Hedgehogs dislike having their heads petted and will roll into spiky balls if startled. If you’re having difficulties cleaning your hedgehog’s feet, consider placing it in a shallow bath that only covers their feet, because hedgehogs dislike water.

Also See:  Algerian Hedgehog

Health of Hedgehogs

Pet hedgehogs can suffer from dental disease, skin problems such as mite and lice infestations, intestinal parasites, and tumours. Spaying and neutering are indicated to reduce the risk of cancers of the reproductive organs and other disorders later in life. To keep your hedgie from losing teeth or developing other dental problems, thorough dental checkups at yearly vet visits and the occasional tooth cleaning under anaesthesia are recommended. Some owners brush their hedgehog’s teeth once a week with cat toothpaste and a small head toothbrush or cotton-tipped applicator, but this is very rare.

Obesity is a typical problem with these dogs, so make sure you feed them the proper amount of food for their diet.

In minor amounts, spine loss is normal, but if your hedgehog is losing so many spines that it has bald patches, there is likely a medical issue. Excessive spine loss is most commonly caused by parasitic infections such as mites. If your hedgehog is losing a lot of spines, you should take him to the clinic.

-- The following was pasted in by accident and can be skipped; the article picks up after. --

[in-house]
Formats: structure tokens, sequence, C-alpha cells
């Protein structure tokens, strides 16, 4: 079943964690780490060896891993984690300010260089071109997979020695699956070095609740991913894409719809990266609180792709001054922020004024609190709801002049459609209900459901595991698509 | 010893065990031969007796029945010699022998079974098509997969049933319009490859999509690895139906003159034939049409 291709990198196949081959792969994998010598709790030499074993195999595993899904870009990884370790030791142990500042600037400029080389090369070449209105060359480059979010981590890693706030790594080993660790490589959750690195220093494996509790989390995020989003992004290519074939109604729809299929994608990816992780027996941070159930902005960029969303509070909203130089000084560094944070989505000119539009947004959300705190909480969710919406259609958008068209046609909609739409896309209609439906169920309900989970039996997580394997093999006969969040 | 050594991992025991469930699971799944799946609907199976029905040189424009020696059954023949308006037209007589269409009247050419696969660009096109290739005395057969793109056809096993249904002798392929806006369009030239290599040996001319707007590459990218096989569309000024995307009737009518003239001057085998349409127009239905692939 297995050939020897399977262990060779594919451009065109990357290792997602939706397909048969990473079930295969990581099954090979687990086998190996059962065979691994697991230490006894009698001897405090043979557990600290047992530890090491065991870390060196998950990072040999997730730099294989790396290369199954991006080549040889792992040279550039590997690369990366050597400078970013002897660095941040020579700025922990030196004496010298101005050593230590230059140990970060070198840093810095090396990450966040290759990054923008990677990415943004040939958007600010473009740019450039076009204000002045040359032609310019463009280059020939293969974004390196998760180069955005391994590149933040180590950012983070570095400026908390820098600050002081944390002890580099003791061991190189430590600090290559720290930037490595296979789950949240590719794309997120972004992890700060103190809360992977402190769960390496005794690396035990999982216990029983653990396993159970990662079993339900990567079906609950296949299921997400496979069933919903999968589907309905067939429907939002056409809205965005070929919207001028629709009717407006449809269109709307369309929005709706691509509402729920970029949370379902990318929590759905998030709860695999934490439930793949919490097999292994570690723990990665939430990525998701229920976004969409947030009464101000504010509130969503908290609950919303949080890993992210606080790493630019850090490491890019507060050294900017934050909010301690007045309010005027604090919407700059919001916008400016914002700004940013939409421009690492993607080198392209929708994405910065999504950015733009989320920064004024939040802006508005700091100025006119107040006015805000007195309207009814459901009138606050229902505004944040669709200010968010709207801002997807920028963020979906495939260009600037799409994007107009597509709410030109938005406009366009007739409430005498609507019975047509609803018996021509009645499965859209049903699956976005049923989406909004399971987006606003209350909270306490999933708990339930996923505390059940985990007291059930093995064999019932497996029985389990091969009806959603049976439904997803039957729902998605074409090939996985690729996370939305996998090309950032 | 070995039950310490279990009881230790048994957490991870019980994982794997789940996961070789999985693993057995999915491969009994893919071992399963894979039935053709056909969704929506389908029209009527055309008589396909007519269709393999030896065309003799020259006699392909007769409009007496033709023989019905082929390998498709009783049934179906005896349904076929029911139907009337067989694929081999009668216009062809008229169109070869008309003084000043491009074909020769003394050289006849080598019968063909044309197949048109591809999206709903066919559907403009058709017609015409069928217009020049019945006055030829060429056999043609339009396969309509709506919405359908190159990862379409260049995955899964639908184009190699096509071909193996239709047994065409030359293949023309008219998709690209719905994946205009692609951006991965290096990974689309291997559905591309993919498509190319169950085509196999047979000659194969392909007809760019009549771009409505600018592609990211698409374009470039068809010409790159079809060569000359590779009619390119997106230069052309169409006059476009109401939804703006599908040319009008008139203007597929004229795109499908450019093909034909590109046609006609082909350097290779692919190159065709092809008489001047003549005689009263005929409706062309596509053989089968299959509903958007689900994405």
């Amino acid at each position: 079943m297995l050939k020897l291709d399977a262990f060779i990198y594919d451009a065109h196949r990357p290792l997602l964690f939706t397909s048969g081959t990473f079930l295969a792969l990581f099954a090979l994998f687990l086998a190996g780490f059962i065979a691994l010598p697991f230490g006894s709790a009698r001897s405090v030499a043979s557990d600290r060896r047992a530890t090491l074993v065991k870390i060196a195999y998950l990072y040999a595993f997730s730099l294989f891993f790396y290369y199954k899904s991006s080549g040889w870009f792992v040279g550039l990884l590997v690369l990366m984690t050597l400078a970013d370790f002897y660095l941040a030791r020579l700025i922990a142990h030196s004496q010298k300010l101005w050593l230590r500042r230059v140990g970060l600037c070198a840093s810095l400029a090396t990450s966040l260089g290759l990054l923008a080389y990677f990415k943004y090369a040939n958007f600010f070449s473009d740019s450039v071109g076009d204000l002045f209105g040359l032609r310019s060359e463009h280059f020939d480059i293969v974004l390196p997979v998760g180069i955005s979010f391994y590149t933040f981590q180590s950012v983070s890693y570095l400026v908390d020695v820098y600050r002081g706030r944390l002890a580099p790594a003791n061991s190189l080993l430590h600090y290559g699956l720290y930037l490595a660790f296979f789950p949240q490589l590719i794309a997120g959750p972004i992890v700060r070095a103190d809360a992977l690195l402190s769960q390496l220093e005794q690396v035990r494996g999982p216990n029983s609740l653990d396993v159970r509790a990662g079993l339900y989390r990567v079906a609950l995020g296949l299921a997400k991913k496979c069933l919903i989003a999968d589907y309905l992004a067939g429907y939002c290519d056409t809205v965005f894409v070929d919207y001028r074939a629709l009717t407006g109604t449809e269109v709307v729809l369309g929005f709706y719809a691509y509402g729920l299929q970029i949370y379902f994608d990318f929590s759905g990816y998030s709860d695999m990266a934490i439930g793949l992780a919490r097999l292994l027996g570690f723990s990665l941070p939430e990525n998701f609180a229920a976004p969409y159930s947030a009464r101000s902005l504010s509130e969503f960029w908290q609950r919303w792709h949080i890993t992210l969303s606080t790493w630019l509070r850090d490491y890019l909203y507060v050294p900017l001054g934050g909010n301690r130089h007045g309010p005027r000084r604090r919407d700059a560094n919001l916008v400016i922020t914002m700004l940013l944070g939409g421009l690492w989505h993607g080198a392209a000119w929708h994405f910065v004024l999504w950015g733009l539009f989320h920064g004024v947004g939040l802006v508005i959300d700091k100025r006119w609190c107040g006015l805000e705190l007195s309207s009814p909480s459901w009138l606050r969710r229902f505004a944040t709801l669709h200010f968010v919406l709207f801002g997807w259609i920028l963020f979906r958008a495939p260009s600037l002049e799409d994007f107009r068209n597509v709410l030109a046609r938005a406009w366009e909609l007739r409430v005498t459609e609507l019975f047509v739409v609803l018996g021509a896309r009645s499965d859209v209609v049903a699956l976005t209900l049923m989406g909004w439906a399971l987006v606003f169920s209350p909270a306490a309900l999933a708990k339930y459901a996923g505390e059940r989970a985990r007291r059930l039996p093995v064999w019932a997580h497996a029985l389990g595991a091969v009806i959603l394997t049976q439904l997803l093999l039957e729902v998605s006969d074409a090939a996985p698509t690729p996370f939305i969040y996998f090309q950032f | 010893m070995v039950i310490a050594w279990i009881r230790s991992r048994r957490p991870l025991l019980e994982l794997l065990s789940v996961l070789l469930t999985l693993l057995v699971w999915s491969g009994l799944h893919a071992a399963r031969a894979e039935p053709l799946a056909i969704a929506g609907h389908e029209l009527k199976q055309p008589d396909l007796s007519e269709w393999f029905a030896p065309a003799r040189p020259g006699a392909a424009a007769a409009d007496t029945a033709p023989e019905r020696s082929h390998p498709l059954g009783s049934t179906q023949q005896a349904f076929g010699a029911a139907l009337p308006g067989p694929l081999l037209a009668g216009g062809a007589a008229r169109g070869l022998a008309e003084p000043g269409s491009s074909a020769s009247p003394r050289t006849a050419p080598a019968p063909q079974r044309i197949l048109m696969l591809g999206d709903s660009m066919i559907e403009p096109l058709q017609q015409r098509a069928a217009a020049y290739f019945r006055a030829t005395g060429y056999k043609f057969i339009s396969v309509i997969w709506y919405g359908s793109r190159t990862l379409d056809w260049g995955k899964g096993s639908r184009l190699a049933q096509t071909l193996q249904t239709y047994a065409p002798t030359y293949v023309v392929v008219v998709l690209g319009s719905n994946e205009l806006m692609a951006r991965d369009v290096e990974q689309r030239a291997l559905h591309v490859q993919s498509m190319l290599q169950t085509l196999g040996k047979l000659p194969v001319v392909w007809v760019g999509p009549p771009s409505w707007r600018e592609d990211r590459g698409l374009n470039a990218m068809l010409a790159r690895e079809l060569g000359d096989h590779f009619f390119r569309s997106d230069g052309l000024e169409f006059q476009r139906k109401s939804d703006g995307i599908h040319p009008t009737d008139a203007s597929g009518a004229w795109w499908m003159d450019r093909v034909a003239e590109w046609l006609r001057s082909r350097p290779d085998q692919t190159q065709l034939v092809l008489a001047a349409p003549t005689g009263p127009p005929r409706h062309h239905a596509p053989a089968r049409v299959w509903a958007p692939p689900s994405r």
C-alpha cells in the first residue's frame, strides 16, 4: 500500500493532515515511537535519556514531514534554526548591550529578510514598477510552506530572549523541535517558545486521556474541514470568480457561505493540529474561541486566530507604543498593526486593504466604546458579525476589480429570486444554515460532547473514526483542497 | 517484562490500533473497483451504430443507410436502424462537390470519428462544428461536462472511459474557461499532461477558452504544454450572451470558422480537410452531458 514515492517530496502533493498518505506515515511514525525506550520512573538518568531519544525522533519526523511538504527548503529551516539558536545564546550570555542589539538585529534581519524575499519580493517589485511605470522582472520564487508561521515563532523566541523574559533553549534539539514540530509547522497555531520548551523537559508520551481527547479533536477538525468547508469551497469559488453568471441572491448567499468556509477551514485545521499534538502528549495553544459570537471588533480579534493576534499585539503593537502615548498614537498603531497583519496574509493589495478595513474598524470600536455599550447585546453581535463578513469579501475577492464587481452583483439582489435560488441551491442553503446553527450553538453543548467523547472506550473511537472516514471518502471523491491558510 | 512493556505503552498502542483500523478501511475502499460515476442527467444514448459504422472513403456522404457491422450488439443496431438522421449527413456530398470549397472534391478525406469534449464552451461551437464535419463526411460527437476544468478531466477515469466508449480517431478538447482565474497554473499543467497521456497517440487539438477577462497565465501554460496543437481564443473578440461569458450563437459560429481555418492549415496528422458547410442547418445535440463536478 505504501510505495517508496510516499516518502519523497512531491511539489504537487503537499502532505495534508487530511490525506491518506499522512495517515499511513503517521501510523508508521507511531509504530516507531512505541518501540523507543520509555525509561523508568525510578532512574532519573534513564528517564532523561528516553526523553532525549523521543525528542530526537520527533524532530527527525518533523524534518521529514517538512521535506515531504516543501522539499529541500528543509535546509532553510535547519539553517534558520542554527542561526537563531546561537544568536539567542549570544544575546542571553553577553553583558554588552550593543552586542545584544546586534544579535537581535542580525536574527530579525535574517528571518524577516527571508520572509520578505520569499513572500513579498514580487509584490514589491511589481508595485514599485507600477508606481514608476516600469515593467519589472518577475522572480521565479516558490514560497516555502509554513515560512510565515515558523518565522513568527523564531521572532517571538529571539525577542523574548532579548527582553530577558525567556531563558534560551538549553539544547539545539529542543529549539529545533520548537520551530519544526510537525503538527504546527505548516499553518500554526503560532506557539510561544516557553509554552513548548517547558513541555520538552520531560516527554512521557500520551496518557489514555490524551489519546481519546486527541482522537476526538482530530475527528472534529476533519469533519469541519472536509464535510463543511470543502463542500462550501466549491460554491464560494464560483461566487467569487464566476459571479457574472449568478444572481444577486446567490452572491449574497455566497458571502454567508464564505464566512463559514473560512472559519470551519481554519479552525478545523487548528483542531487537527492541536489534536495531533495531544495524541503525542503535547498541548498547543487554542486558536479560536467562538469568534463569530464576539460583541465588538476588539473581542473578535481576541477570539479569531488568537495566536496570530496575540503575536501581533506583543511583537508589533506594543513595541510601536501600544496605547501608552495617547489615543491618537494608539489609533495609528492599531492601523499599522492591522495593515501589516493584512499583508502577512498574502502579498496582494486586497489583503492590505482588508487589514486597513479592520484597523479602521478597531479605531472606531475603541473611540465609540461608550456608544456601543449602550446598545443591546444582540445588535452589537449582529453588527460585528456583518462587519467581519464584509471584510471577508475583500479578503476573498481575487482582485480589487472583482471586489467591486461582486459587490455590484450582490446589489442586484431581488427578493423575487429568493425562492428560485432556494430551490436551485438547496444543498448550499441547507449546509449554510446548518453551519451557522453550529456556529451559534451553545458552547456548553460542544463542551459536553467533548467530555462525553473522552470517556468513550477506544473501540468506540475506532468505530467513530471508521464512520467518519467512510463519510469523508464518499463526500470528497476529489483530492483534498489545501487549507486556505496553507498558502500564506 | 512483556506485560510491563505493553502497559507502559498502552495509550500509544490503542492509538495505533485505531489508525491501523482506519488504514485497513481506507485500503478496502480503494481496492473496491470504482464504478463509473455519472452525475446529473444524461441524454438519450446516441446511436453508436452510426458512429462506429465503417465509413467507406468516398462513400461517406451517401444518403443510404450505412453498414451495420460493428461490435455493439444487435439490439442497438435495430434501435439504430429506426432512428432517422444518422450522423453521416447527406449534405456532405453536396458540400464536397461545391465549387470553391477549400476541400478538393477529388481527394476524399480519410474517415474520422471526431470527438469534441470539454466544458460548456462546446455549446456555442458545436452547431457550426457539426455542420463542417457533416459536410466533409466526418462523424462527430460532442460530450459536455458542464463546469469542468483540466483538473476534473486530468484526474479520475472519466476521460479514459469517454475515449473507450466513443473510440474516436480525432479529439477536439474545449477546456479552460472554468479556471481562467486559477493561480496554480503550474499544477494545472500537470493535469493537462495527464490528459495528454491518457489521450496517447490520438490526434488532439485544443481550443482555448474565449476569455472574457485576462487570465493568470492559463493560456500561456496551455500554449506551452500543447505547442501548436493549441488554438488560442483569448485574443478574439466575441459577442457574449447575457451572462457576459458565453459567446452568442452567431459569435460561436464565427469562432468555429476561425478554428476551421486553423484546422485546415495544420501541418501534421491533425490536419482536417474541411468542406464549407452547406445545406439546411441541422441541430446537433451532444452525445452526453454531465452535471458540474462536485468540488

User Questions

Are hedgehogs easy to take care of?

Hedgehogs can be fun and low-maintenance household pets, but they do require specific attention. They have sharp quills that can be difficult to handle. Daily handling that is consistent and proper will help them relax and feel at ease with you.

Are hedgehogs high-maintenance?

Hedgehogs are low-maintenance animals with little cage cleaning requirements. Your hedgehog’s litter box, on the other hand, will need to be cleaned at least once a week. Additionally, their cage is cleaned once a week!

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Do hedgehogs need baths?

Most hedgehogs will only require a bath once a month or less. Hedgehogs get the most dirty by treading in their droppings. Therefore, clean their cage often, once a week or less if necessary, to avoid unnecessary baths.

Can hedgehogs be potty trained?

These little creatures are smarter than most people realise, and toilet training them can make your job a lot easier! While expecting a 100% success rate is unrealistic, a good number of hedgehogs can be trained to use a litter box if done correctly.

Do hedgehogs fart?

Hedgehogs, yes, fart! Hedgehog farts, on the other hand, sound just like farts. Hedgehog farts can also be quite unpleasant, especially if the hedgehog has been fed fishy cat food. This may be why so many hedgehog specialists advise against it!


I hope you found this helpful guide. If you have any questions or comments, don’t hesitate to use the form below.